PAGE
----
Friday, 13 January 2017

Winter Harvest Festivals are here!

New year, new vigor and new hopes, season of festivities begins in the country with myriad colors of harvest festival on Thursday. Season of new harvest is celebrated across the country with great fervor and enthusiasm and it officially marks the end of winter by the Indian calendar. Each state welcomes the season with its unique culture and love. We wish all of you enjoy the festival that begins today in the same flavor as we enjoyed sharing its uniqueness below—

Lohri is celebrated to mark the end of the winters, and is traditionally associated with harvest of the Rabi crops. Lohri is seen as a harvest festival, and thus Punjabi farmers see the day after Lohri (Maghi) as the financial New Year.

Lohri is a festival dedicated to fire and the sun god. It is the time when the sun transits the zodiac sign Makar (Capricorn), and moves towards the north. Rewri, peanuts and pop corns are the three munchies associated with this festival. It is also traditional to eat 'til rice'--sweet rice made with jaggery (gur) and sesame seeds.

Makar Sankranti
The country will also be celebrating Makar Sankranti which is tomorrow, January 14.

Also known as Makara Sankranti, it is celebrated in various parts of the country. This festival marks the shift of the sun into longer days. This is celebrated as the harvest festival in North and west India, down south, the festival is known as Pongal and in the north also celebrated as Lohri. Uttarayan, Maghi, Khichdi are some other names of the same festival.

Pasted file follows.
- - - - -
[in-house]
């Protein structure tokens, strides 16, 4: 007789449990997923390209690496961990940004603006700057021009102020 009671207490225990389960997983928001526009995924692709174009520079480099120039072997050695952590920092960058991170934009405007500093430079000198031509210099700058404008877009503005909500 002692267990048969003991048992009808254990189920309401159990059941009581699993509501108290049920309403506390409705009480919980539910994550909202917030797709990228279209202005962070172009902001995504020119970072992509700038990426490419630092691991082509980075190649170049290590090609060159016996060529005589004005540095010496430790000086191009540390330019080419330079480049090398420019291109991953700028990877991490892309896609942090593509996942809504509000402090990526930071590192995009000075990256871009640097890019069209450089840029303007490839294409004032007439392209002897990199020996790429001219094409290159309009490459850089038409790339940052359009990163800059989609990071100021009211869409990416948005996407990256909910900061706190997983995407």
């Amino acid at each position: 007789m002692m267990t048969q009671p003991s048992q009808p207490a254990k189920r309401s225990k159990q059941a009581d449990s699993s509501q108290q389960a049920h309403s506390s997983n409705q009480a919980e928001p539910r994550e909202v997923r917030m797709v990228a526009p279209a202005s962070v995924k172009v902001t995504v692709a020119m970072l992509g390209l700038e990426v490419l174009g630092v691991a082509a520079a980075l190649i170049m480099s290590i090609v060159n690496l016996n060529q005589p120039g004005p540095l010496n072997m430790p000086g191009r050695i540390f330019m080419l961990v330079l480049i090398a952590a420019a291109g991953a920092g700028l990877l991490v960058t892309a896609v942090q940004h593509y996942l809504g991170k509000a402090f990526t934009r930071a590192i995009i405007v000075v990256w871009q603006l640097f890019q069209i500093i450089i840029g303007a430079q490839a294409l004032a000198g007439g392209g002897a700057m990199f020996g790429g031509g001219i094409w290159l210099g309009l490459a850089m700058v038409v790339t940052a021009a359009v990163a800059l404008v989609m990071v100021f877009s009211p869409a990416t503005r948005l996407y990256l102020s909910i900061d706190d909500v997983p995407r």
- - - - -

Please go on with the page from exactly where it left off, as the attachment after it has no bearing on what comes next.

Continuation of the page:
Makar Sankranti is believed to be a time for peace and wellness. The day is regarded as important and has spiritual values because of which people take a holy dip in rivers.

Magh Bihu or Bhogali Bihu

Magh Bihu or Bhogali Bihu, is the harvest festival of the state of Assam and is observed in the Assamese month of Magh (January). It is a two-day festival dedicated to Lord Agni, the Hindu fire god.

Thai Pongal is a Tamil harvest festival. Thai is the first month of the Tamil Almanac, and Pongal is a dish of sweet concoction of rice, moong dal, jaggery and milk. Thai Pongal is a four-day festival which according to the Gregorian calendar is normally celebrated from January 14 to January 16. This corresponds to the last day of the Tamil month Maargazhi to the third day of the Tamil month Thai.

The day marks the start of the sun’s six-month-long journey northwards (the Uttaraayanam). This also corresponds to the Indic solstice when the sun purportedly enters the 10th house of the Indian zodiac Makara or Capricorn. Thai Pongal is mainly celebrated to convey appreciation to the Sun God for providing the energy for agriculture. Part of the celebration is the boiling of the first rice of the season consecrated to the Sun - the Surya Maangalyam.

All India Radio- Akashvani wishes all its listeners peace and prosperity in this festive season.

Payal Choudhary

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